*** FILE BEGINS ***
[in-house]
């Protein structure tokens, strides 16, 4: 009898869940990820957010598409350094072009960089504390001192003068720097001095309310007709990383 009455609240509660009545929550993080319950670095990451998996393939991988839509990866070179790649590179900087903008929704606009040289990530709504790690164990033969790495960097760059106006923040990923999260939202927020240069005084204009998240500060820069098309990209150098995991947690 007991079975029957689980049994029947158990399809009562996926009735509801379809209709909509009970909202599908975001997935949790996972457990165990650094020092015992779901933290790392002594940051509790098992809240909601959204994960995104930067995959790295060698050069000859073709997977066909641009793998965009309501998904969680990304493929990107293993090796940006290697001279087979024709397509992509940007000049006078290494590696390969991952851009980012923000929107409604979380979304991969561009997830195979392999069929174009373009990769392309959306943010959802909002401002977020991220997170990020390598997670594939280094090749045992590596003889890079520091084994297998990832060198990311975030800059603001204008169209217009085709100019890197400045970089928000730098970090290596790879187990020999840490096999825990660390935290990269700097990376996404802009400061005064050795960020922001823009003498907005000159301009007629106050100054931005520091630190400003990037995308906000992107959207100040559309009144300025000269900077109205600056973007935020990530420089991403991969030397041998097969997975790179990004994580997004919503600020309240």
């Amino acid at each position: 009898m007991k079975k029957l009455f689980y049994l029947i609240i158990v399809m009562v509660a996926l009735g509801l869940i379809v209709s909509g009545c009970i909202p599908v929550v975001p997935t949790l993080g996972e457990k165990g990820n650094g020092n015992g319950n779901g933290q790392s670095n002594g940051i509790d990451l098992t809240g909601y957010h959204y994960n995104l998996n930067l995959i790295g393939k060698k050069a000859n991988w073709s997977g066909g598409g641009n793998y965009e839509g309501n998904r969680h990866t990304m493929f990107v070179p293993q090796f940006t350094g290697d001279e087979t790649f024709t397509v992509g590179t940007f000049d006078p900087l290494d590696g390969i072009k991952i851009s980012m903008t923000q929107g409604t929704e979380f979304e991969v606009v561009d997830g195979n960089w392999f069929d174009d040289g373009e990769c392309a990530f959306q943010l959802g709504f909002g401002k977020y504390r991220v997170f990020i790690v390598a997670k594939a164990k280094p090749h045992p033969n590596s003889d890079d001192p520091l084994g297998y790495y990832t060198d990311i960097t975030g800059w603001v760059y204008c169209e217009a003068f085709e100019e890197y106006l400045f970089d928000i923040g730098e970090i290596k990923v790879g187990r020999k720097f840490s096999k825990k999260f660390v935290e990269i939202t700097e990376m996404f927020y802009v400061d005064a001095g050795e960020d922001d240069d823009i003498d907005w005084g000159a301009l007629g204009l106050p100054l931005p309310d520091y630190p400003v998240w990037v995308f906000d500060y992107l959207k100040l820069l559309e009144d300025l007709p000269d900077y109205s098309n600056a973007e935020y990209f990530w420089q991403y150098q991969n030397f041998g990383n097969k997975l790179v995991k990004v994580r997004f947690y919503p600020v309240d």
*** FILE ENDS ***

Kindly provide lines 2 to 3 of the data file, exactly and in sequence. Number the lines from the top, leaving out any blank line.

């Protein structure tokens, strides 16, 4: 009898869940990820957010598409350094072009960089504390001192003068720097001095309310007709990383 009455609240509660009545929550993080319950670095990451998996393939991988839509990866070179790649590179900087903008929704606009040289990530709504790690164990033969790495960097760059106006923040990923999260939202927020240069005084204009998240500060820069098309990209150098995991947690 007991079975029957689980049994029947158990399809009562996926009735509801379809209709909509009970909202599908975001997935949790996972457990165990650094020092015992779901933290790392002594940051509790098992809240909601959204994960995104930067995959790295060698050069000859073709997977066909641009793998965009309501998904969680990304493929990107293993090796940006290697001279087979024709397509992509940007000049006078290494590696390969991952851009980012923000929107409604979380979304991969561009997830195979392999069929174009373009990769392309959306943010959802909002401002977020991220997170990020390598997670594939280094090749045992590596003889890079520091084994297998990832060198990311975030800059603001204008169209217009085709100019890197400045970089928000730098970090290596790879187990020999840490096999825990660390935290990269700097990376996404802009400061005064050795960020922001823009003498907005000159301009007629106050100054931005520091630190400003990037995308906000992107959207100040559309009144300025000269900077109205600056973007935020990530420089991403991969030397041998097969997975790179990004994580997004919503600020309240």
């Amino acid at each position: 009898m007991k079975k029957l009455f689980y049994l029947i609240i158990v399809m009562v509660a996926l009735g509801l869940i379809v209709s909509g009545c009970i909202p599908v929550v975001p997935t949790l993080g996972e457990k165990g990820n650094g020092n015992g319950n779901g933290q790392s670095n002594g940051i509790d990451l098992t809240g909601y957010h959204y994960n995104l998996n930067l995959i790295g393939k060698k050069a000859n991988w073709s997977g066909g598409g641009n793998y965009e839509g309501n998904r969680h990866t990304m493929f990107v070179p293993q090796f940006t350094g290697d001279e087979t790649f024709t397509v992509g590179t940007f000049d006078p900087l290494d590696g390969i072009k991952i851009s980012m903008t923000q929107g409604t929704e979380f979304e991969v606009v561009d997830g195979n960089w392999f069929d174009d040289g373009e990769c392309a990530f959306q943010l959802g709504f909002g401002k977020y504390r991220v997170f990020i790690v390598a997670k594939a164990k280094p090749h045992p033969n590596s003889d890079d001192p520091l084994g297998y790495y990832t060198d990311i960097t975030g800059w603001v760059y204008c169209e217009a003068f085709e100019e890197y106006l400045f970089d928000i923040g730098e970090i290596k990923v790879g187990r020999k720097f840490s096999k825990k999260f660390v935290e990269i939202t700097e990376m996404f927020y802009v400061d005064a001095g050795e960020d922001d240069d823009i003498d907005w005084g000159a301009l007629g204009l106050p100054l931005p309310d520091y630190p400003v998240w990037v995308f906000d500060y992107l959207k100040l820069l559309e009144d300025l007709p000269d900077y109205s098309n600056a973007e935020y990209f990530w420089q991403y150098q991969n030397f041998g990383n097969k997975l790179v995991k990004v994580r997004f947690y919503p600020v309240d």